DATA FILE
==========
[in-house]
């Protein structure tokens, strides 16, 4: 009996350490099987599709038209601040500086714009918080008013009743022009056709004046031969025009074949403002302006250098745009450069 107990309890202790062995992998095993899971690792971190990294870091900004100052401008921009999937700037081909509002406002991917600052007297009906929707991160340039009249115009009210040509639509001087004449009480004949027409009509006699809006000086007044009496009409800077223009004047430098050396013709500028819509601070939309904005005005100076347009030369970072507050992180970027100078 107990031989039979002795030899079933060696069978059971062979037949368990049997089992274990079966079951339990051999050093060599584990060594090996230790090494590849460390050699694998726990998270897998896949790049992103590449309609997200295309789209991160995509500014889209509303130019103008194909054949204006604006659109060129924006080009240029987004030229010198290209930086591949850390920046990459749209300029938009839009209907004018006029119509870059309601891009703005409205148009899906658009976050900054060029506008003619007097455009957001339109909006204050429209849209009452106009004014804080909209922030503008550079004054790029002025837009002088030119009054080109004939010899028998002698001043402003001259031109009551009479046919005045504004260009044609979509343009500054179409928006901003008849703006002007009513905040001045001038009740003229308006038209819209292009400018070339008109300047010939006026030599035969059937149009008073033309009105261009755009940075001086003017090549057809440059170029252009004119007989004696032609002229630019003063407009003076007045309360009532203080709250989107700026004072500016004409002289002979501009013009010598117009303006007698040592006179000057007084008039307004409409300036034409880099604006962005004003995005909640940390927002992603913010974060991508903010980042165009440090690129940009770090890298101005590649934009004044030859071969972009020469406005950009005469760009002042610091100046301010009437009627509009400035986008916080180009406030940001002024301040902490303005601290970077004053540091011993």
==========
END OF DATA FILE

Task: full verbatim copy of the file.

[in-house]
């Protein structure tokens, strides 16, 4: 009996350490099987599709038209601040500086714009918080008013009743022009056709004046031969025009074949403002302006250098745009450069 107990309890202790062995992998095993899971690792971190990294870091900004100052401008921009999937700037081909509002406002991917600052007297009906929707991160340039009249115009009210040509639509001087004449009480004949027409009509006699809006000086007044009496009409800077223009004047430098050396013709500028819509601070939309904005005005100076347009030369970072507050992180970027100078 107990031989039979002795030899079933060696069978059971062979037949368990049997089992274990079966079951339990051999050093060599584990060594090996230790090494590849460390050699694998726990998270897998896949790049992103590449309609997200295309789209991160995509500014889209509303130019103008194909054949204006604006659109060129924006080009240029987004030229010198290209930086591949850390920046990459749209300029938009839009209907004018006029119509870059309601891009703005409205148009899906658009976050900054060029506008003619007097455009957001339109909006204050429209849209009452106009004014804080909209922030503008550079004054790029002025837009002088030119009054080109004939010899028998002698001043402003001259031109009551009479046919005045504004260009044609979509343009500054179409928006901003008849703006002007009513905040001045001038009740003229308006038209819209292009400018070339008109300047010939006026030599035969059937149009008073033309009105261009755009940075001086003017090549057809440059170029252009004119007989004696032609002229630019003063407009003076007045309360009532203080709250989107700026004072500016004409002289002979501009013009010598117009303006007698040592006179000057007084008039307004409409300036034409880099604006962005004003995005909640940390927002992603913010974060991508903010980042165009440090690129940009770090890298101005590649934009004044030859071969972009020469406005950009005469760009002042610091100046301010009437009627509009400035986008916080180009406030940001002024301040902490303005601290970077004053540091011993």